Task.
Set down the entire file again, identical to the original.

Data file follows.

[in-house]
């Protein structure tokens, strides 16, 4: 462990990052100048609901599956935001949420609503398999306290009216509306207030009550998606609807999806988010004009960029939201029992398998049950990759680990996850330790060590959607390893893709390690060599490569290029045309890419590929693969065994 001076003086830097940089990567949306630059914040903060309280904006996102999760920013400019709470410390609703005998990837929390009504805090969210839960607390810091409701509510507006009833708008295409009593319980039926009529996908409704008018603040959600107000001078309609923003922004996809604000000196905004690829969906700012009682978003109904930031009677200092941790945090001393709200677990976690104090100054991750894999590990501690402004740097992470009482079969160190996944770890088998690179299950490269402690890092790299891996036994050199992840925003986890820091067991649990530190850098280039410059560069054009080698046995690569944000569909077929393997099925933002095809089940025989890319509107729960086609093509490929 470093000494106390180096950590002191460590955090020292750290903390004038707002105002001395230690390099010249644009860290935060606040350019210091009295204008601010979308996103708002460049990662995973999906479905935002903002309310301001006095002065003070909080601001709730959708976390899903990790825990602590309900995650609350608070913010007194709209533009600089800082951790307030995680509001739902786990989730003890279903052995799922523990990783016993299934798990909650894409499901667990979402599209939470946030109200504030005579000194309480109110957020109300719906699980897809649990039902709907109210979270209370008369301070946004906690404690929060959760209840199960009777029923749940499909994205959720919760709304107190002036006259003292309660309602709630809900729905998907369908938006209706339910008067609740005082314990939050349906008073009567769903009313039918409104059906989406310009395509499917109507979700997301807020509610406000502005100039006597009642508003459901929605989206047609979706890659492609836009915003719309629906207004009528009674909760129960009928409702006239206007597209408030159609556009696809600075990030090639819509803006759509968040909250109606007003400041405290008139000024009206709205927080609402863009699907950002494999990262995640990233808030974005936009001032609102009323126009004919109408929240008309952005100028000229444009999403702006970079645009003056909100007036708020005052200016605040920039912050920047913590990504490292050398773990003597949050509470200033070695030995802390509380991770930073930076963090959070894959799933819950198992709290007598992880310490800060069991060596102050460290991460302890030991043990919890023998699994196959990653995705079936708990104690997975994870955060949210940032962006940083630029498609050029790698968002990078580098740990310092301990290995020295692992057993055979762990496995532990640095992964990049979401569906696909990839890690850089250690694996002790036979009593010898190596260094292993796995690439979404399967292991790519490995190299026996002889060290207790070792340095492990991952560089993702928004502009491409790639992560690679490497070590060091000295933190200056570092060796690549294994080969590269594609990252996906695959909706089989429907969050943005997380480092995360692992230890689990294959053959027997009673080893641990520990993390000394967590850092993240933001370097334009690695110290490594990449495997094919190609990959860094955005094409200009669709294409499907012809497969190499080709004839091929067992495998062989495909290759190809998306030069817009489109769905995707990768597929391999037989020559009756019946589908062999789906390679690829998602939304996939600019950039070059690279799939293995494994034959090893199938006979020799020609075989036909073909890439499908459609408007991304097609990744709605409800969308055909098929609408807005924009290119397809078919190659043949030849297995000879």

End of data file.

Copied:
[in-house]
């Protein structure tokens, strides 16, 4: 462990990052100048609901599956935001949420609503398999306290009216509306207030009550998606609807999806988010004009960029939201029992398998049950990759680990996850330790060590959607390893893709390690060599490569290029045309890419590929693969065994 001076003086830097940089990567949306630059914040903060309280904006996102999760920013400019709470410390609703005998990837929390009504805090969210839960607390810091409701509510507006009833708008295409009593319980039926009529996908409704008018603040959600107000001078309609923003922004996809604000000196905004690829969906700012009682978003109904930031009677200092941790945090001393709200677990976690104090100054991750894999590990501690402004740097992470009482079969160190996944770890088998690179299950490269402690890092790299891996036994050199992840925003986890820091067991649990530190850098280039410059560069054009080698046995690569944000569909077929393997099925933002095809089940025989890319509107729960086609093509490929 470093000494106390180096950590002191460590955090020292750290903390004038707002105002001395230690390099010249644009860290935060606040350019210091009295204008601010979308996103708002460049990662995973999906479905935002903002309310301001006095002065003070909080601001709730959708976390899903990790825990602590309900995650609350608070913010007194709209533009600089800082951790307030995680509001739902786990989730003890279903052995799922523990990783016993299934798990909650894409499901667990979402599209939470946030109200504030005579000194309480109110957020109300719906699980897809649990039902709907109210979270209370008369301070946004906690404690929060959760209840199960009777029923749940499909994205959720919760709304107190002036006259003292309660309602709630809900729905998907369908938006209706339910008067609740005082314990939050349906008073009567769903009313039918409104059906989406310009395509499917109507979700997301807020509610406000502005100039006597009642508003459901929605989206047609979706890659492609836009915003719309629906207004009528009674909760129960009928409702006239206007597209408030159609556009696809600075990030090639819509803006759509968040909250109606007003400041405290008139000024009206709205927080609402863009699907950002494999990262995640990233808030974005936009001032609102009323126009004919109408929240008309952005100028000229444009999403702006970079645009003056909100007036708020005052200016605040920039912050920047913590990504490292050398773990003597949050509470200033070695030995802390509380991770930073930076963090959070894959799933819950198992709290007598992880310490800060069991060596102050460290991460302890030991043990919890023998699994196959990653995705079936708990104690997975994870955060949210940032962006940083630029498609050029790698968002990078580098740990310092301990290995020295692992057993055979762990496995532990640095992964990049979401569906696909990839890690850089250690694996002790036979009593010898190596260094292993796995690439979404399967292991790519490995190299026996002889060290207790070792340095492990991952560089993702928004502009491409790639992560690679490497070590060091000295933190200056570092060796690549294994080969590269594609990252996906695959909706089989429907969050943005997380480092995360692992230890689990294959053959027997009673080893641990520990993390000394967590850092993240933001370097334009690695110290490594990449495997094919190609990959860094955005094409200009669709294409499907012809497969190499080709004839091929067992495998062989495909290759190809998306030069817009489109769905995707990768597929391999037989020559009756019946589908062999789906390679690829998602939304996939600019950039070059690279799939293995494994034959090893199938006979020799020609075989036909073909890439499908459609408007991304097609990744709605409800969308055909098929609408807005924009290119397809078919190659043949030849297995000879």